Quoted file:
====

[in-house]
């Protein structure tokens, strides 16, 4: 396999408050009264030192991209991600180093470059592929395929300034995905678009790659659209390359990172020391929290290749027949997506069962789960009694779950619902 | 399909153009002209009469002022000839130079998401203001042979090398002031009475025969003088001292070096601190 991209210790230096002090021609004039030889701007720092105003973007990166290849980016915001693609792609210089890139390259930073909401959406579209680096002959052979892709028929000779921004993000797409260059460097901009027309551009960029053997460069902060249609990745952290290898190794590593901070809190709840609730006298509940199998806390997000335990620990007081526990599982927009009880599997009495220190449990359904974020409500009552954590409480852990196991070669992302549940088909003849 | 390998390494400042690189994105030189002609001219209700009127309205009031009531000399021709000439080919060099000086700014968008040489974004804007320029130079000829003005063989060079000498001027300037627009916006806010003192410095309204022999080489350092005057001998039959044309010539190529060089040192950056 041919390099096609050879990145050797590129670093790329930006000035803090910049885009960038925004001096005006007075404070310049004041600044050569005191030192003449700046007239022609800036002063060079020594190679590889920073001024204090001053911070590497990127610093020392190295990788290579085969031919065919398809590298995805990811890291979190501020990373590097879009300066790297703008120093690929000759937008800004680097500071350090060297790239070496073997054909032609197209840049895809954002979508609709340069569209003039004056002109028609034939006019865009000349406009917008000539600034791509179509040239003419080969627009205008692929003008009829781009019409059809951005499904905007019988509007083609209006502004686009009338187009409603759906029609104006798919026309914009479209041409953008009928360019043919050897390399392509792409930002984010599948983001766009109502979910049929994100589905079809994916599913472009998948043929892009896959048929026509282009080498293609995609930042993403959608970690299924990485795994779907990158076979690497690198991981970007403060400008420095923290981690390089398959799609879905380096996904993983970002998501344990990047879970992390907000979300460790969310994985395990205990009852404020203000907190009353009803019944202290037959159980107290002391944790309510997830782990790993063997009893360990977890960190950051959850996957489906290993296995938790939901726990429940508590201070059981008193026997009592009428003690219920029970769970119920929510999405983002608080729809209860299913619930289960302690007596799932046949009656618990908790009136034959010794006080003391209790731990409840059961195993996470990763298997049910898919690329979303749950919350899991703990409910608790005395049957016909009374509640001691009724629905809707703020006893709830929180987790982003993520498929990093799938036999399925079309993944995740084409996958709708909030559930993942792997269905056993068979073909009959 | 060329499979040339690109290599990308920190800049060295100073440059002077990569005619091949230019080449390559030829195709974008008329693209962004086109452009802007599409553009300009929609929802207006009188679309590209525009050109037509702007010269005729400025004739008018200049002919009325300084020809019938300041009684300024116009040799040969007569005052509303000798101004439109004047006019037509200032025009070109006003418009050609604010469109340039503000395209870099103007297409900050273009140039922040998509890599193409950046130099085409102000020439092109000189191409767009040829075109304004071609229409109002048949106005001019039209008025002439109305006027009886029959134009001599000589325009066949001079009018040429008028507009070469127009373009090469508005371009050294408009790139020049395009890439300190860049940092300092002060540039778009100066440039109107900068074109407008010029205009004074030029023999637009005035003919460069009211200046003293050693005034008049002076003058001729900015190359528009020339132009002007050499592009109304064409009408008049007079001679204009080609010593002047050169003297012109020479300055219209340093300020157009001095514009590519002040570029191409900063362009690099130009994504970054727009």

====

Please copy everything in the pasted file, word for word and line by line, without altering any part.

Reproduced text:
[in-house]
């Protein structure tokens, strides 16, 4: 396999408050009264030192991209991600180093470059592929395929300034995905678009790659659209390359990172020391929290290749027949997506069962789960009694779950619902 | 399909153009002209009469002022000839130079998401203001042979090398002031009475025969003088001292070096601190 991209210790230096002090021609004039030889701007720092105003973007990166290849980016915001693609792609210089890139390259930073909401959406579209680096002959052979892709028929000779921004993000797409260059460097901009027309551009960029053997460069902060249609990745952290290898190794590593901070809190709840609730006298509940199998806390997000335990620990007081526990599982927009009880599997009495220190449990359904974020409500009552954590409480852990196991070669992302549940088909003849 | 390998390494400042690189994105030189002609001219209700009127309205009031009531000399021709000439080919060099000086700014968008040489974004804007320029130079000829003005063989060079000498001027300037627009916006806010003192410095309204022999080489350092005057001998039959044309010539190529060089040192950056 041919390099096609050879990145050797590129670093790329930006000035803090910049885009960038925004001096005006007075404070310049004041600044050569005191030192003449700046007239022609800036002063060079020594190679590889920073001024204090001053911070590497990127610093020392190295990788290579085969031919065919398809590298995805990811890291979190501020990373590097879009300066790297703008120093690929000759937008800004680097500071350090060297790239070496073997054909032609197209840049895809954002979508609709340069569209003039004056002109028609034939006019865009000349406009917008000539600034791509179509040239003419080969627009205008692929003008009829781009019409059809951005499904905007019988509007083609209006502004686009009338187009409603759906029609104006798919026309914009479209041409953008009928360019043919050897390399392509792409930002984010599948983001766009109502979910049929994100589905079809994916599913472009998948043929892009896959048929026509282009080498293609995609930042993403959608970690299924990485795994779907990158076979690497690198991981970007403060400008420095923290981690390089398959799609879905380096996904993983970002998501344990990047879970992390907000979300460790969310994985395990205990009852404020203000907190009353009803019944202290037959159980107290002391944790309510997830782990790993063997009893360990977890960190950051959850996957489906290993296995938790939901726990429940508590201070059981008193026997009592009428003690219920029970769970119920929510999405983002608080729809209860299913619930289960302690007596799932046949009656618990908790009136034959010794006080003391209790731990409840059961195993996470990763298997049910898919690329979303749950919350899991703990409910608790005395049957016909009374509640001691009724629905809707703020006893709830929180987790982003993520498929990093799938036999399925079309993944995740084409996958709708909030559930993942792997269905056993068979073909009959 | 060329499979040339690109290599990308920190800049060295100073440059002077990569005619091949230019080449390559030829195709974008008329693209962004086109452009802007599409553009300009929609929802207006009188679309590209525009050109037509702007010269005729400025004739008018200049002919009325300084020809019938300041009684300024116009040799040969007569005052509303000798101004439109004047006019037509200032025009070109006003418009050609604010469109340039503000395209870099103007297409900050273009140039922040998509890599193409950046130099085409102000020439092109000189191409767009040829075109304004071609229409109002048949106005001019039209008025002439109305006027009886029959134009001599000589325009066949001079009018040429008028507009070469127009373009090469508005371009050294408009790139020049395009890439300190860049940092300092002060540039778009100066440039109107900068074109407008010029205009004074030029023999637009005035003919460069009211200046003293050693005034008049002076003058001729900015190359528009020339132009002007050499592009109304064409009408008049007079001679204009080609010593002047050169003297012109020479300055219209340093300020157009001095514009590519002040570029191409900063362009690099130009994504970054727009």